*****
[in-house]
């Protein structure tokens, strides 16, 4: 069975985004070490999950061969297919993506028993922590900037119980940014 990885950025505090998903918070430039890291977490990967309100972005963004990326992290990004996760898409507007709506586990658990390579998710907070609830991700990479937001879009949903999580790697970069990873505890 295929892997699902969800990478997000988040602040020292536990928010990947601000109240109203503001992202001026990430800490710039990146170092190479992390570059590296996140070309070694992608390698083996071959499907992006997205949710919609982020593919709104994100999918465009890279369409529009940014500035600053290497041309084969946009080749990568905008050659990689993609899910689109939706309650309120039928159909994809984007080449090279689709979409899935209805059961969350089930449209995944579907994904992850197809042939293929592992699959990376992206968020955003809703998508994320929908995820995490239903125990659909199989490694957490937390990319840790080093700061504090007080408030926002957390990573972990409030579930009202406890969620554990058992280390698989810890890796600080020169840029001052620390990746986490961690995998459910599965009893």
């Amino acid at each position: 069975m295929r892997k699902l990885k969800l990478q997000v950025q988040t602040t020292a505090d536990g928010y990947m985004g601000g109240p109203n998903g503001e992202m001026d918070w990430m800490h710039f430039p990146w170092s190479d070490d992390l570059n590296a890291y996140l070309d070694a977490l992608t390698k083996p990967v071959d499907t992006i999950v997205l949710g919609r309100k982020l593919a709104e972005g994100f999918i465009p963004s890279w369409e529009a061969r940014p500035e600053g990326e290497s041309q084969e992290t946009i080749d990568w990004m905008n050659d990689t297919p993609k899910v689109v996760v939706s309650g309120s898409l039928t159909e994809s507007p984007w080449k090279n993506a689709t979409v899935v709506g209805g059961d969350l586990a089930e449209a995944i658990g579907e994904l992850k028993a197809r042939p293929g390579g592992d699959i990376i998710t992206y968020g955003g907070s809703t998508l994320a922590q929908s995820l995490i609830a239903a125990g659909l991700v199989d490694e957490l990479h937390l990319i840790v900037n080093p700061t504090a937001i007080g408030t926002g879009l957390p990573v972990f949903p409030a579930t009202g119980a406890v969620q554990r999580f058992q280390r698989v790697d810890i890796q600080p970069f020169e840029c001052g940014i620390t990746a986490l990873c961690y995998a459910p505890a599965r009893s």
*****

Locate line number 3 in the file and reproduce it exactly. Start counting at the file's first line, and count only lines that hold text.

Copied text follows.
């Amino acid at each position: 069975m295929r892997k699902l990885k969800l990478q997000v950025q988040t602040t020292a505090d536990g928010y990947m985004g601000g109240p109203n998903g503001e992202m001026d918070w990430m800490h710039f430039p990146w170092s190479d070490d992390l570059n590296a890291y996140l070309d070694a977490l992608t390698k083996p990967v071959d499907t992006i999950v997205l949710g919609r309100k982020l593919a709104e972005g994100f999918i465009p963004s890279w369409e529009a061969r940014p500035e600053g990326e290497s041309q084969e992290t946009i080749d990568w990004m905008n050659d990689t297919p993609k899910v689109v996760v939706s309650g309120s898409l039928t159909e994809s507007p984007w080449k090279n993506a689709t979409v899935v709506g209805g059961d969350l586990a089930e449209a995944i658990g579907e994904l992850k028993a197809r042939p293929g390579g592992d699959i990376i998710t992206y968020g955003g907070s809703t998508l994320a922590q929908s995820l995490i609830a239903a125990g659909l991700v199989d490694e957490l990479h937390l990319i840790v900037n080093p700061t504090a937001i007080g408030t926002g879009l957390p990573v972990f949903p409030a579930t009202g119980a406890v969620q554990r999580f058992q280390r698989v790697d810890i890796q600080p970069f020169e840029c001052g940014i620390t990746a986490l990873c961690y995998a459910p505890a599965r009893s």